Visiting art critics pick 20 for exhibit Art review: Painting is emphasized in Maryland Art Place exhibit.

March 04, 1996|By John Dorsey | John Dorsey,SUN ART CRITIC

Each year, Maryland Art Place has a visiting critics program, in which out-of-town critics visit local artists' studios for critiquing sessions and make selections of their works for a "Critics' Picks" exhibit at MAP. Artforum. The show they have put together, including works of 10 artists selected by each critic, has no particular theme or emphasis -- except that painting seems especially strong here. But they have picked well, for all of these artists are worth seeing and some make particularly good impressions.

Among them is Catherine Jones, whose subtly painted and gently lighted landscapes combine the vaguely menacing with the reassuringly beautiful. Her gray mists provide the eye a sensual treat, although an austere one, but at the same time they leave the unsettling impression that something unpleasant may be about to happen, or may even be happening just beyond what we can make out.

Mary Beth Muscara's paintings, especially "Blue Head," recall surrealism in their unlikely juxtapositions of elements that look as if they're about to add up to something rational but remain elusive. They are autobiographical, but because they're never really specific, they might relate to the viewer as well as the artist, and they tantalize us with the sense that they're about to impart a truth.

Carol Westphal's paintings are deceptive in both their small size and their bright colors. They look such cheerful little things that it's a jolt to realize they depict moments of great violence and horror in recent American history, as their titles attest: "The Assassination of J.F.K.," "The Oklahoma City Court House Bombing," "Flower Children vs. the National Guard at K.S.U." These are the most disturbing works in the show, for they belie their bright look by darkly suggesting America has become a country of such madness that the only way we can deal with it may be to celebrate it. In fact, we may already be celebrating it, considering how the media gorge us with news of such acts, and how we devour it.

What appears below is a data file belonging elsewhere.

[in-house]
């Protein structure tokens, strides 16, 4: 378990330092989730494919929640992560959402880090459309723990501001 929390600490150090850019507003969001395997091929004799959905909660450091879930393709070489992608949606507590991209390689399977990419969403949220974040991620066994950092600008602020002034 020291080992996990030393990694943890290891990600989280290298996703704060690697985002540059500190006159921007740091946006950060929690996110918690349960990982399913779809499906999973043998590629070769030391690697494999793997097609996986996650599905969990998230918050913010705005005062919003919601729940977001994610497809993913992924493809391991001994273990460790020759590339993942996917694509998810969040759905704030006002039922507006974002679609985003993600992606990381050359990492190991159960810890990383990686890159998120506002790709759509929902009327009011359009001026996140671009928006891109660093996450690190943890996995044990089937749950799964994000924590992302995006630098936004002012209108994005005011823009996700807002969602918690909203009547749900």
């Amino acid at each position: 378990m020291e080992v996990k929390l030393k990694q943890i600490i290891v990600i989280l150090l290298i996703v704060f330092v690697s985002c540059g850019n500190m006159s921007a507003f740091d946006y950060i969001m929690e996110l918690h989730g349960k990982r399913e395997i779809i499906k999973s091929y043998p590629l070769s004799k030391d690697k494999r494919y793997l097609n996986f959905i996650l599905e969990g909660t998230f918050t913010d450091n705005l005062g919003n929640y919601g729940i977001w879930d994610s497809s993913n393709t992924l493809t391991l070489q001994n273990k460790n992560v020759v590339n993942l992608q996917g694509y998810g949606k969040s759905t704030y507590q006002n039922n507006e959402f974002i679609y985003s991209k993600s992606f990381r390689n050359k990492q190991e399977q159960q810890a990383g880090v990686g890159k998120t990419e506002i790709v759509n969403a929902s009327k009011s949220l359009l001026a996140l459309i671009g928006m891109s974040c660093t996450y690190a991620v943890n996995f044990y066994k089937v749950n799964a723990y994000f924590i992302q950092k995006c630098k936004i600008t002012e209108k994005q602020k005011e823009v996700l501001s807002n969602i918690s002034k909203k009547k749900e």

Nancy Wallace incorporates letters of the alphabet into her vividly colored paintings to create designs of significant appeal and good humor. Occasionally one can put the letters together to make a word, such as "Melt" in the painting "M & R," but it doesn't seem the artist wants us to "read" these works. They're quite satisfying enough on a purely visual level.

Tom Witt has created a small installation that invites viewer participation and results in a sobering experience. Behind a V-shaped curtain, a chair faces a table on which stands a mirror. Sitting in the chair and looking at the mirror, you see reflected, through the building's front window, a slice of the outside scene: the cornice of a building across the street, the corner of another building, a bit of sky. If you sit there a while, occasionally you'll see a bird fly by, but nothing else happens. As interest in the cityscape composition wanes, you begin to think, suppose this were a prison and that were all of the world I could see. Then you think about how many people are in prison or otherwise confined. Then you realize that one day, not long from now in the grand scheme of things, you won't see even that much of the world.

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